I do not have a favorite spot. Anywhere in the Big Bend region is my favorite spot. Well, just about anywhere... maybe not that lumpy, sloped and spider-infested spot that I tried to sleep on once while tent camping near Dominguez Springs.
However, I can think of one spot, a #VantagePoint that stands out and is a frequent stop for me during my travels to the Big Bend region.
Just east of the western entrance gate of Big Bend National Park along Highway 118 is a small parking lot on the north side of the road. You'll probably not notice it as you drive past. I rarely ever see anyone parked there. And I don't think I've ever seen anyone wandering out in the desert near that little lot.
Hike just a few yards to the north and you'll come to a broad, open arroyo. This mini-canyon is a dry, wide opening in the Earth that is filled with interesting curves and colors. You can stroll right up to the edge of this impressive viewpoint and enjoy a quiet slice of desert. Several mountains spread across the horizon in front of you.
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You'll be greeted with an amazing silence. Nothing is more relaxing than to NOT hear the din of man-made sounds that we're all too used to. You'll hear the crunch of gravel under your feet and probably the wind blowing through the tall, spindly ocotillo. But gone are leaf blowers, car horns, angry people, giant freeways, and huge commercial jets.
The smell of the desert is clean and sometimes colored lightly with fragrance from the creosote bushes all around. The refreshing dry air will remind you how much you hate humidity when you feel the lack of it.
The sights? It's probably not the greatest view in the park. It's certainly not one of the iconic views you see online and in publications. But it's still an amazing spot. It's amazing because it has all the elements of what makes the Big Bend so great and it's super easy to get to.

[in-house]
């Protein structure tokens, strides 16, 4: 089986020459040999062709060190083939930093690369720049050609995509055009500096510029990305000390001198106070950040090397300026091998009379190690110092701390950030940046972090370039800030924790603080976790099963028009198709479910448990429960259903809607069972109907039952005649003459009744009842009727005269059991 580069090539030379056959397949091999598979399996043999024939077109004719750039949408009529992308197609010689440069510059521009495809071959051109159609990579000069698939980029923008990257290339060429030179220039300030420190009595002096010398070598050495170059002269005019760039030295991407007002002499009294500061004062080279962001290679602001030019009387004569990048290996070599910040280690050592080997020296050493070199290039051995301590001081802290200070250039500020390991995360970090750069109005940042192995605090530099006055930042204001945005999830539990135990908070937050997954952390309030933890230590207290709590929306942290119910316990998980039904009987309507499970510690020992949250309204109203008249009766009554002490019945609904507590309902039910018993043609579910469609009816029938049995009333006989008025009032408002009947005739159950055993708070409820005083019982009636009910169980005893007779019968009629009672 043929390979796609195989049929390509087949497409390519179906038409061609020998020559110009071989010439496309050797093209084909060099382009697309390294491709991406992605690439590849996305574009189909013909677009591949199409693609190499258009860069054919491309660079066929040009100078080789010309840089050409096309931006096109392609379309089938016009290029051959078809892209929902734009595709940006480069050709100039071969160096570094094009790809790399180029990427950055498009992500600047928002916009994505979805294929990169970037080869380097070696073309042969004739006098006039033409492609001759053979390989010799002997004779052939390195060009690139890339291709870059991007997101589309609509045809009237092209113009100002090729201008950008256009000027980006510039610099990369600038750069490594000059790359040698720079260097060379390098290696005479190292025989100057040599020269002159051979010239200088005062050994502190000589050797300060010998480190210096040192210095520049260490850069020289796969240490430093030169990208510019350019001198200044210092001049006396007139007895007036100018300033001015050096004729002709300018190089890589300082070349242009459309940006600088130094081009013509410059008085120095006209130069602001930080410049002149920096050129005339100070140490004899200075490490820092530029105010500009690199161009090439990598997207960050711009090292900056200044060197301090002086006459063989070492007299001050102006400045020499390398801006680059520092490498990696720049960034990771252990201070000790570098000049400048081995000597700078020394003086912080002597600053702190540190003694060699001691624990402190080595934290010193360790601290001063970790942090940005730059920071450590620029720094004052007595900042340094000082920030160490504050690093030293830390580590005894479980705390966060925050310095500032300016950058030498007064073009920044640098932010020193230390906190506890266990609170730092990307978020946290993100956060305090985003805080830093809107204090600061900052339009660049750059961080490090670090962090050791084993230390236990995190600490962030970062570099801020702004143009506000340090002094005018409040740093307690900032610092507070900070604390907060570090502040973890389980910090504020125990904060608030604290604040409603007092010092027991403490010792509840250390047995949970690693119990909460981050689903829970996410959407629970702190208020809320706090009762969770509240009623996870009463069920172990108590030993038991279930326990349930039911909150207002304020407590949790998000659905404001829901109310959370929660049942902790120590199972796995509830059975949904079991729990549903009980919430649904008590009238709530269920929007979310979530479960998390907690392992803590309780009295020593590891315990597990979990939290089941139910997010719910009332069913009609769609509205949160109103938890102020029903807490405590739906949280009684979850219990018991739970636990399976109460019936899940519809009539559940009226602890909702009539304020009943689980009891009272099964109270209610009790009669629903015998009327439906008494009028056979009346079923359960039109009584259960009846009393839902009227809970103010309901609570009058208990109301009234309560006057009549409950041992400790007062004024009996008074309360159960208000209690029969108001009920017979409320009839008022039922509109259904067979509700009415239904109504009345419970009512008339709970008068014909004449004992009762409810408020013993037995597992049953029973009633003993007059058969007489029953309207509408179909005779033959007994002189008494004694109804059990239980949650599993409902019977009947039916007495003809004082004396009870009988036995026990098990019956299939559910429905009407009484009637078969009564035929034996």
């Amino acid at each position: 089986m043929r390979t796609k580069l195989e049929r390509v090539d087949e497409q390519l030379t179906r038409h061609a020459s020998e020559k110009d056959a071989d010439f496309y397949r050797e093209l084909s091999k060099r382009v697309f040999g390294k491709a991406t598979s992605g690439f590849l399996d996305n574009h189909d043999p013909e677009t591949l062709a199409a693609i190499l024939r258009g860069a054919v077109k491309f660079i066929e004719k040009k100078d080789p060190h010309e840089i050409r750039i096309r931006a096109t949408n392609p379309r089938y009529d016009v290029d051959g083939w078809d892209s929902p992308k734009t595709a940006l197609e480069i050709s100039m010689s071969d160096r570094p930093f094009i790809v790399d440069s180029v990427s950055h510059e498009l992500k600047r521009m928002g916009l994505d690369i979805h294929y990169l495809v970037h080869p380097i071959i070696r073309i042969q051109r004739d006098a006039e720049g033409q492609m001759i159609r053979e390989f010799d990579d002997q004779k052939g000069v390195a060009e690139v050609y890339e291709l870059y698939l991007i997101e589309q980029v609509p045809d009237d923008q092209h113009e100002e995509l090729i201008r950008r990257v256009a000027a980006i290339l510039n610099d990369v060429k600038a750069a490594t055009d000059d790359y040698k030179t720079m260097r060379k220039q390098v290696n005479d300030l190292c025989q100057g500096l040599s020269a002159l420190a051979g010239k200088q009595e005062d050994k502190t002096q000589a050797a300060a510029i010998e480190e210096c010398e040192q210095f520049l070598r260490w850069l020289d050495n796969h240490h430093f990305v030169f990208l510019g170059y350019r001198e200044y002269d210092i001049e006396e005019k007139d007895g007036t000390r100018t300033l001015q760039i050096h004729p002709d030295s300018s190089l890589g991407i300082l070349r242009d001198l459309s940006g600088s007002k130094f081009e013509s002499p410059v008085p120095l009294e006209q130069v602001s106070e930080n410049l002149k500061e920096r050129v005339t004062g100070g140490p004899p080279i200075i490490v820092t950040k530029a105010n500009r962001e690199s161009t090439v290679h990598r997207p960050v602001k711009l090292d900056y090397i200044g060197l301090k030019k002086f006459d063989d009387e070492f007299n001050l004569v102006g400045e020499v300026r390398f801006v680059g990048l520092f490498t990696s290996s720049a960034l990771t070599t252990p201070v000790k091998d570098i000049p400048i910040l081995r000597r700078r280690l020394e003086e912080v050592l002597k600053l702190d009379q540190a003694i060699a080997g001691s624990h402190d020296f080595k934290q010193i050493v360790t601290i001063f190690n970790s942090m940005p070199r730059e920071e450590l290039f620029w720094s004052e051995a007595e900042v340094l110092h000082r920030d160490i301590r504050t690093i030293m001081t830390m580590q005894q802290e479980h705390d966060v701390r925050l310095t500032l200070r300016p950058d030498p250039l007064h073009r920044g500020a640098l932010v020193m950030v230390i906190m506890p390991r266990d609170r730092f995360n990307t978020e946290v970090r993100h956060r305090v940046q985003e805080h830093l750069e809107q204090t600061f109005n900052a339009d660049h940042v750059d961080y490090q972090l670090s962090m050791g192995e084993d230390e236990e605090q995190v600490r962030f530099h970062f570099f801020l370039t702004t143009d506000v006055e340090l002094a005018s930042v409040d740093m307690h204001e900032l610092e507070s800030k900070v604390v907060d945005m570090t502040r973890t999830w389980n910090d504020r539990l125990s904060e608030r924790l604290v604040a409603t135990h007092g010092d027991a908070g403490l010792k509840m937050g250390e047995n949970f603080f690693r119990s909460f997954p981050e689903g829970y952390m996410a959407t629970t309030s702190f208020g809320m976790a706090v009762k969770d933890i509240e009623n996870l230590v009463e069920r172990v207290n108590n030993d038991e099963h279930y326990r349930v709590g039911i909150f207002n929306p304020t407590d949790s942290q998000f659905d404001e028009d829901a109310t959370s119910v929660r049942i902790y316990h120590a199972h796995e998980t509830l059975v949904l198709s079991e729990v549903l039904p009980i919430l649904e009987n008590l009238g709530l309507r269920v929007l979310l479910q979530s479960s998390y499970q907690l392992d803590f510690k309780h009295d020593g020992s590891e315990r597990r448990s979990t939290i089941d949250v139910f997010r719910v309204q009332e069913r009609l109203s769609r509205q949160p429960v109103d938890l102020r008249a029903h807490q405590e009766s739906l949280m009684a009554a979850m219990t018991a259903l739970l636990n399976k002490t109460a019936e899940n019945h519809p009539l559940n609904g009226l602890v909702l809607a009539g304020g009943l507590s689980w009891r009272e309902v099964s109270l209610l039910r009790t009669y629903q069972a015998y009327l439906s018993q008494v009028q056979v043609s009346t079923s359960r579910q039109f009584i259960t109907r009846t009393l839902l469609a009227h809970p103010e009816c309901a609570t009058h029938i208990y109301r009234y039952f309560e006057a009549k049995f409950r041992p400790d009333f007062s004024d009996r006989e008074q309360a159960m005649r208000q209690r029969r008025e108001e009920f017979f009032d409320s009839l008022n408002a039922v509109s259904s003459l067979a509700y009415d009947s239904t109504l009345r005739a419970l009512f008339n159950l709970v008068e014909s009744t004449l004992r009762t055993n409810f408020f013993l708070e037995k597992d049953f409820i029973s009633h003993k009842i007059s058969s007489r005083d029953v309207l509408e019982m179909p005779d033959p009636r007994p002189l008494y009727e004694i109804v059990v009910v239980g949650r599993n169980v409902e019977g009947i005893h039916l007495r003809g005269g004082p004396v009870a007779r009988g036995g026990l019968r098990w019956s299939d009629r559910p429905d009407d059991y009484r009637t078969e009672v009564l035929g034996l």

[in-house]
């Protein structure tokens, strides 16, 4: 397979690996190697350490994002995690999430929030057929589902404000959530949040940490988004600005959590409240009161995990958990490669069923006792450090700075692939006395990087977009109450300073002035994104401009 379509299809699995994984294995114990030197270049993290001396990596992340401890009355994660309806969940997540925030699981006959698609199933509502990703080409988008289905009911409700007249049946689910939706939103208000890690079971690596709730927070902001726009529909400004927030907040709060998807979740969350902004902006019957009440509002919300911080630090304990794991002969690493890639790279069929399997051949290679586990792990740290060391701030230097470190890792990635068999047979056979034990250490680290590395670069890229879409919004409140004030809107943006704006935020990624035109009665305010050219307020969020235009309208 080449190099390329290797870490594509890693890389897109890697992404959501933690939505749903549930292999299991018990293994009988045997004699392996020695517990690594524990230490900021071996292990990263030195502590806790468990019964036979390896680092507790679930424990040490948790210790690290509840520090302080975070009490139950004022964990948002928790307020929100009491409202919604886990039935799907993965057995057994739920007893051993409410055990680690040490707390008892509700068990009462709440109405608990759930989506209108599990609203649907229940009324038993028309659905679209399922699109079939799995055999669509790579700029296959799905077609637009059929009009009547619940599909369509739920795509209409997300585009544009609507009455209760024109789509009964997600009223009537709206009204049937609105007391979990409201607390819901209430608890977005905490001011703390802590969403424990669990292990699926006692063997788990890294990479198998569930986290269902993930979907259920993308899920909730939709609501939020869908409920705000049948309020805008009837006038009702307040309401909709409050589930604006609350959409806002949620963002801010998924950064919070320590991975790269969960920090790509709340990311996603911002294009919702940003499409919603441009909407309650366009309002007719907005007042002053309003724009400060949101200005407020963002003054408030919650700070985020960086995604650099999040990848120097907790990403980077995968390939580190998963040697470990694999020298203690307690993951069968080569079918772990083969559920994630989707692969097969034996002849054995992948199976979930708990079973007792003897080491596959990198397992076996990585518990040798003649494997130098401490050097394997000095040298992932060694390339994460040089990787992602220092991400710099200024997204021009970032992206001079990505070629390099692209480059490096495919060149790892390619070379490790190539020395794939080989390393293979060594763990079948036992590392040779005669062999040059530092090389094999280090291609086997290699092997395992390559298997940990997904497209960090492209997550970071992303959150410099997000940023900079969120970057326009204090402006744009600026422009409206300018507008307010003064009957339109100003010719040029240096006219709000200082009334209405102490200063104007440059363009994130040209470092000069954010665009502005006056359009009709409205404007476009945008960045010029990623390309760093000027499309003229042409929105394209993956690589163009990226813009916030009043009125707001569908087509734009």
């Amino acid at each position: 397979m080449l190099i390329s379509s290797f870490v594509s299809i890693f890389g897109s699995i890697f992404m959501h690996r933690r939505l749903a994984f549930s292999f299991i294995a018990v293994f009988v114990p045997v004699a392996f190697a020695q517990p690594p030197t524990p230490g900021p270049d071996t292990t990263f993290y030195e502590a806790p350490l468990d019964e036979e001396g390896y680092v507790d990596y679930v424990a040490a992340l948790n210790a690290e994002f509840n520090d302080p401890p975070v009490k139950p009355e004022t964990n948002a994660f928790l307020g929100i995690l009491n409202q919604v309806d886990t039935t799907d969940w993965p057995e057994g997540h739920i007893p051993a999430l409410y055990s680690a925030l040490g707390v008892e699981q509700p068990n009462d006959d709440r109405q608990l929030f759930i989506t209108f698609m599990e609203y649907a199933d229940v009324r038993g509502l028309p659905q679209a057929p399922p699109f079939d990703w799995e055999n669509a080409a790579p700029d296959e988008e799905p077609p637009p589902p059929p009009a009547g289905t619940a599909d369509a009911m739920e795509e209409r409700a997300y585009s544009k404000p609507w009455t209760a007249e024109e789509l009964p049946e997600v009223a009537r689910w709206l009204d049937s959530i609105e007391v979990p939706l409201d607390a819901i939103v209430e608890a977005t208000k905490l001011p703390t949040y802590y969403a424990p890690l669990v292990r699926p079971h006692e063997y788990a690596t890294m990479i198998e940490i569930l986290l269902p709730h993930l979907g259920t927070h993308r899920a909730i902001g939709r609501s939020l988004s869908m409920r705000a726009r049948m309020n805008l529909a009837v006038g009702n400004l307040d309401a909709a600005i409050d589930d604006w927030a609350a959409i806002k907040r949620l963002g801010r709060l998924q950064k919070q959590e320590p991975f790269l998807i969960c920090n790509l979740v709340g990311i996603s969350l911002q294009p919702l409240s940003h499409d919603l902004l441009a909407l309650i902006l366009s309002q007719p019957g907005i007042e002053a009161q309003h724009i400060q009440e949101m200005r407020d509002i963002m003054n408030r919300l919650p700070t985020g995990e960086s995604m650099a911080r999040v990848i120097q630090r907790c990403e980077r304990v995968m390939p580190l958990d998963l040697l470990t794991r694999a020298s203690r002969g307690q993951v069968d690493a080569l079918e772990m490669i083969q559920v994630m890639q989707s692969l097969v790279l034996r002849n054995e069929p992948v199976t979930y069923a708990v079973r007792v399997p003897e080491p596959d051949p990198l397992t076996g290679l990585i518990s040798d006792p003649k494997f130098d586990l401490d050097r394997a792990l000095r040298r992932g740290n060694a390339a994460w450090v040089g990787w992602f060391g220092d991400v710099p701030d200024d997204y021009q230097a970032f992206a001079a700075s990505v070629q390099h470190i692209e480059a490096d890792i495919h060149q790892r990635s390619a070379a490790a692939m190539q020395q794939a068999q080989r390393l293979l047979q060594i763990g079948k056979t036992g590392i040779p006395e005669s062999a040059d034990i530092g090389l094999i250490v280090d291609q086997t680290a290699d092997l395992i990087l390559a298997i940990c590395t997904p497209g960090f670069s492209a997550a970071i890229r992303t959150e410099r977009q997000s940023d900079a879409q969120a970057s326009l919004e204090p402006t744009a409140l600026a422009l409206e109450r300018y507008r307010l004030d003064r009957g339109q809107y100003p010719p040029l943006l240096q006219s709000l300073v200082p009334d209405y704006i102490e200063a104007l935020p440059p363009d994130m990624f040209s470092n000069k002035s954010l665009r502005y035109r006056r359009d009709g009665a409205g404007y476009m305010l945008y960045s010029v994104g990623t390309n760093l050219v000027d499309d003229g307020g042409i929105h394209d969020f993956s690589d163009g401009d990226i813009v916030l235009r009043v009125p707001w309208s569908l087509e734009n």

Even more amazing is to wait until after dark. Look in a southerly direction from this parking lot, and depending on the time of year, the Milky Way will stretch up above the horizon.
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I have enjoyed this spot and also photographed it many times over the past 10 years with a variety of different cameras. I even take my workshop students there sometimes.
It's a location that you can hit quickly and move on if you have to. I prefer to spend more than just five minutes there, but that's not always possible depending on my travel companions.
It helps to have good quality and highly portable camera gear if you're going light and moving fast. My post from the other day described some of the cameras I've used when trying to minimize the gear needed.
Building upon what I said and looking ahead to new options, there is a new camera out now that has the features and specs to potentially be a superb go-fast-n-light pocket-able camera: the Light L16.
I've yet to see any reviews from real-world users, so I'll reserve my judgement until later. The L16 has a unique approach and technology to capturing images that could potentially put it on a level with cameras that use much larger sensors considering the quality of the images.
And it runs on Android. THAT is exciting.